Japanese boxing film is rather unusual genre for its own film making in the past history and when <100 Yen Love> hits the box office that made a success as well as its reputation being nominated as one of the best foreign films in the 2016 Oscar, it is time and worth paying little more attention. Film director Masaharu Take takes an unusual approach in this sports drama genre but unlike the many other boxing films that are testosterone-driven dramas including Scorsese's "Raging Bull" that take centres on a woman and begins it as a black comedy. As the lead character is a female that has never boxed before, but throws herself into this challenging environment with tenacity.
The main plot centers around the 32-year-old Ichiko (Sakura Ando) who lives at home with her parents, passing the days in self-indulgent grunginess. Ichiko's recently divorced younger sister Fumiko has moved back home with her young son. One day, after a particularly heated argument, Ichiko charges out of the house for good. With few employment options to support herself, Ichiko works the night shift at a 100 yen shop (dollar store). On her way home each day she passes a boxing gym where she watches Yuji Kano (Hirofumi Arai) silently practice, developing a crush on him. The pair starts seeing each other and things change for Ichiko, but for a change this film isn’t about winning the bout, but rather longtime loser Ichiko's rematch with life!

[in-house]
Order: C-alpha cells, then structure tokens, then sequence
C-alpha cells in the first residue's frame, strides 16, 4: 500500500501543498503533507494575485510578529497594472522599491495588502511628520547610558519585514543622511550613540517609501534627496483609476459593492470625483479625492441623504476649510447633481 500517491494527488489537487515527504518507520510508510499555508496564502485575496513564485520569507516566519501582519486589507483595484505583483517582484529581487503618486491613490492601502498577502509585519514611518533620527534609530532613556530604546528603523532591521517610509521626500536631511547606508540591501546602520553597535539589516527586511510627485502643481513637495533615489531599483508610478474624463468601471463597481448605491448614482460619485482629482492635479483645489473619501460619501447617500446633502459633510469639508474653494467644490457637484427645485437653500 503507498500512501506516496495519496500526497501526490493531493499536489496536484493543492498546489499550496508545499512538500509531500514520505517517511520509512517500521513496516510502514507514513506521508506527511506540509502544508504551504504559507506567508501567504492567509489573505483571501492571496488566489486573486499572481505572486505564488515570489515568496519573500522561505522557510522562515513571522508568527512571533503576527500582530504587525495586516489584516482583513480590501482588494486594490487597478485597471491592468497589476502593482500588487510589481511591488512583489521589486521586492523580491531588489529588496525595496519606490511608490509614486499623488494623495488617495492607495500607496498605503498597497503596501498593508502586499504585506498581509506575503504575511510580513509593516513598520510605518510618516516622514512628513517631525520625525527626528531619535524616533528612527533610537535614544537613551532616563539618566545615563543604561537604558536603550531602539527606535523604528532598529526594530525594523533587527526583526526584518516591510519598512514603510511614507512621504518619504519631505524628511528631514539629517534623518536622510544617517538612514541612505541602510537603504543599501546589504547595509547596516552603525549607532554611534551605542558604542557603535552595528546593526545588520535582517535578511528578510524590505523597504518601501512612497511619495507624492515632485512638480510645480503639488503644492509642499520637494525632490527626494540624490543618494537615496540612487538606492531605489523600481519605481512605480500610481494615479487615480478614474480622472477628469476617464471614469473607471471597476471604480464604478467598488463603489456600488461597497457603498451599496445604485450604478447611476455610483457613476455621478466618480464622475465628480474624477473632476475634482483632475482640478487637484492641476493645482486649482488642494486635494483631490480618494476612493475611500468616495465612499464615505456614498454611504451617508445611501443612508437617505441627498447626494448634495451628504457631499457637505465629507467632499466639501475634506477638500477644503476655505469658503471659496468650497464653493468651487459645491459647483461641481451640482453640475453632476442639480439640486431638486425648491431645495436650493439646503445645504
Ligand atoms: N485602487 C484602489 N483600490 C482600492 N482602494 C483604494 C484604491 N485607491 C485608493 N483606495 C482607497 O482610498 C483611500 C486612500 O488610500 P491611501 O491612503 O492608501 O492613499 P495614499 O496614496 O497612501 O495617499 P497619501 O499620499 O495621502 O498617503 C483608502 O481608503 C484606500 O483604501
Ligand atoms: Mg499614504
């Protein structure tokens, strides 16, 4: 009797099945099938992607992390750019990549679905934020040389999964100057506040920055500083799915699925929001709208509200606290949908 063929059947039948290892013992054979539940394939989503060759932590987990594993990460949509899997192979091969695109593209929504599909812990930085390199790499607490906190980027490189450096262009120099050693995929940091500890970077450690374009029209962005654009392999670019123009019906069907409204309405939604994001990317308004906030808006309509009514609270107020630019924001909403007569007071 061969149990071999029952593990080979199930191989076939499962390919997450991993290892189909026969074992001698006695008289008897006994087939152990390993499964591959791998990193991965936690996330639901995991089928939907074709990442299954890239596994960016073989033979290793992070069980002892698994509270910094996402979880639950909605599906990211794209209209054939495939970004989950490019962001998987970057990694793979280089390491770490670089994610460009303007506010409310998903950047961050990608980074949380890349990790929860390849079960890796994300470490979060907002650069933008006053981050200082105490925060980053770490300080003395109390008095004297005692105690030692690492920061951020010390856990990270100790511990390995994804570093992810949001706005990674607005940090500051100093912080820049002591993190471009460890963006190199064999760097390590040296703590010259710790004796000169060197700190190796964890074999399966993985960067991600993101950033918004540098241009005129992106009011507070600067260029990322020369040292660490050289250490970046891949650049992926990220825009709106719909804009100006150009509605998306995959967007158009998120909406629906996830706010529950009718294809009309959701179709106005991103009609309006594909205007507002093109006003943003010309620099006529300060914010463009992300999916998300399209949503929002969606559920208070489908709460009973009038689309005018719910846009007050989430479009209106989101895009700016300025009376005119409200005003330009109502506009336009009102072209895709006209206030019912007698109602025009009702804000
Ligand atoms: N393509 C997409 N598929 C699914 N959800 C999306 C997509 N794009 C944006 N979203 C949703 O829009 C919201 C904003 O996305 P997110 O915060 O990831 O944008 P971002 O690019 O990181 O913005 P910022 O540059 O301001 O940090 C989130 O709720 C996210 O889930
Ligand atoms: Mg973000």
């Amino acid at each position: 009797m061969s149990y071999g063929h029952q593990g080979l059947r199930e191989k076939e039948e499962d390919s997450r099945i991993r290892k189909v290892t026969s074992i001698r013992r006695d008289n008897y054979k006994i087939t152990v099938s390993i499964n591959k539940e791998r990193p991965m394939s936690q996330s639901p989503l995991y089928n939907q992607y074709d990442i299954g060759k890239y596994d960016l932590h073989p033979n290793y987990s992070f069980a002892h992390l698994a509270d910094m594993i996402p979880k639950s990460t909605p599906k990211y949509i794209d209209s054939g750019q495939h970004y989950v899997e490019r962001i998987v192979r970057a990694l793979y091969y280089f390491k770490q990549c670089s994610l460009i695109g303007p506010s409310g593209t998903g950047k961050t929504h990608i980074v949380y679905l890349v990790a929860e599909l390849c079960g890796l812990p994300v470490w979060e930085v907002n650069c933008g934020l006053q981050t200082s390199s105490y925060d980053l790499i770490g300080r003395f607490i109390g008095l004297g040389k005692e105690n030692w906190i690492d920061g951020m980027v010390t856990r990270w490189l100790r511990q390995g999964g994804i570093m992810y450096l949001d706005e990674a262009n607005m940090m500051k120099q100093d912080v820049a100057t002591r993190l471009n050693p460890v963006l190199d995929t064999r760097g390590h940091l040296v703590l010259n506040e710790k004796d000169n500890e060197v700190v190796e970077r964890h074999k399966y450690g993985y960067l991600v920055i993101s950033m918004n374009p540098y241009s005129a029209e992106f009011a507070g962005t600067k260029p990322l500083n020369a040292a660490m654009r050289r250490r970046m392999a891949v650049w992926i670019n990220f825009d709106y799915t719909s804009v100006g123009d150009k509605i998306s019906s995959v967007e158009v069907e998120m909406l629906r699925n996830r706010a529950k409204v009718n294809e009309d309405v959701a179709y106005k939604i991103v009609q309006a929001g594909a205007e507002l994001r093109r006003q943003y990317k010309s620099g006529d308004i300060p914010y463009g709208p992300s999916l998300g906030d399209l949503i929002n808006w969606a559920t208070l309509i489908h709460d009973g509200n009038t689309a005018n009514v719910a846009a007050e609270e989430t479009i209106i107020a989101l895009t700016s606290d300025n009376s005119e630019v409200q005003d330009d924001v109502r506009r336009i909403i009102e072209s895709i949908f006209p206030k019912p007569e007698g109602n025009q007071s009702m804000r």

This film swept Japanese box office and won the Best Picture Awards in the Japanese Cinema Splash section at the 2014 Tokyo International Film festival and it is a real slow burner (classic Japanese tempo) as we watch the transformation of Ichiko into a dedicated and focused boxer in training. Plus, she found a firm footing in her pat to a new life of personal change. The whole trajectory of her transformation into a solid semi-amateur boxer is very real in depiction, although the story is a bot on the slow side for the first half of the film, but eventually picks up the pace as when Ichiko moves into a new phase of life. This Japanese indie film well suited to international appeal and exposure is the stunning character arc at the film's center and can only hope Western Film Fests and audiences will give this ferociously well-acted winner a shot.